Lucy Kemp-Welch

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Lucy Kemp-Welch
Lucy Kemp-Welch.jpg
Born (1869-06-20)20 June 1869
Died 27 November 1958(1958-11-27) (aged 89)
Nationality British
Education The Herkomer School
Known for Equine artist

Lucy Elizabeth Kemp-Welch (20 June 1869 – 27 November 1958) was a British painter and teacher who specialized in painting working horses. She is best known for her illustrations to the 1915 edition of Anna Sewell's Black Beauty.[1] Her younger sister Edith was also an artist.[2] The Lucy Kemp-Welch estate has been represented by Messum's Fine Art since 1975.


Lucy Kemp-Welch was born in Bournemouth, showing an early excellence in art, exhibiting for the first time when she was 14 years old, and moving to Bushey to study at Hubert von Herkomer’s art school at the age of 19. Kemp-Welch believed in painting out of doors, and made numerous quick oil sketches. As one of Herkomer's best and most favoured students, she was able to set up her own studio, in an old former inn known as 'Kingsley'. She took over the direction of the School after Herkomer in 1905 and ran it until 1926, when she spent several summers following Sanger's Circus, recording the horses.

She resided in Bushey, Hertfordshire for most of her life and a major collection of her works is in Bushey Museum. They include very large paintings of wild ponies on Exmoor, galloping polo ponies, the last horse-launched lifeboat being pulled into a boiling sea, heavy working horses pulling felled timber and hard-working farm horses trudging home at the end of the day. Her interest in equine subjects extended to the use of horses in war, and she painted two Boer War scenes, 'In Sight': Lord Dundonald's dash on Ladysmith (Royal Albert Memorial Museum, Exeter), and Sons of the City (private collection). During World War I, she exhibited Big Guns to the Front (National Museum of Wales, Cardiff), and The Leaders of a Heavy Gun Team (Royal Artillery Institution). The former was painted on Salisbury Plain while eight batteries of horse artillery were continually rode towards her.[3] During World War One women were employed at Army Remount Depots in training and preparing horses for military service. Kemp-Welch painted two scenes at the largest such depot, staffed entirely by women, at Russley Park in Wiltshire.[4]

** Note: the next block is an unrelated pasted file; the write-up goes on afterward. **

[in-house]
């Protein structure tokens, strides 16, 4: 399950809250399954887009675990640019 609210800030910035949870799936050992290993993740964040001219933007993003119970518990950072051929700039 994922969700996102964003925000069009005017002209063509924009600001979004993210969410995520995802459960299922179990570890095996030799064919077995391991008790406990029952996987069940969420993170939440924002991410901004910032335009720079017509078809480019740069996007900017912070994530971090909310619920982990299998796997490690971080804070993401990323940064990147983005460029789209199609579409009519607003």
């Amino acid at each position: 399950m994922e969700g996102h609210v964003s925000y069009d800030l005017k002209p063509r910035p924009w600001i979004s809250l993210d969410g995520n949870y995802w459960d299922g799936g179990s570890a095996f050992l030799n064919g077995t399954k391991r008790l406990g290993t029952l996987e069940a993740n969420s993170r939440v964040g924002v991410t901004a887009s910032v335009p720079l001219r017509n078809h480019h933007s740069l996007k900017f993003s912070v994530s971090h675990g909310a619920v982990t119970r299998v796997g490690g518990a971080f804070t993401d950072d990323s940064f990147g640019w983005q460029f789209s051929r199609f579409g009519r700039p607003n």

As well as pictures of horses, Kemp-Welch painted other animals, flowers, and landscapes. Colt-Hunting in the New Forest (1897) became her best-known picture after being purchased for the Chantrey Collection for 500 guineas, and is now in the national collection at Tate.[5]


  1. ^ Tate. "Artist biography Lucy Kemp-Welch". Tate. Retrieved 22 July 2014. 
  2. ^ Brian Stewart & Mervyn Cutten (1997). The Dictionary of Portrait Painters in Britain up to 1920. Antique Collectors' Club. ISBN 1 85149 173 2. 
  3. ^ Tate. "Catalogue entry for Forward the Horses". Tate. Retrieved 22 July 2014. 
  4. ^ Kathleen Palmer (2011). Women War Artists. Tate Publishing/Imperial War Museum. ISBN 978-1-85437-989-4. 
  5. ^ Tate. "Catalogue entry for Colt hunting in the New Forest". Tate. Retrieved 22 July 2014. 
  • Harrington, P. (1993). British artists and war: The face of battle in paintings and prints 1700-1914. London: Greenhill. ISBN 1-85367-157-6
  • Messum, D. (1976). Life and Work of Lucy Kemp-Welch. London: Antique Collectors Club. ISBN 0-902028-43-X
  • Wortley, L. (1996). Lucy Kemp-Welch, 1869-1958: The Spirit of the Horse. London: Antique Collectors Club. ISBN 1-85149-252-6

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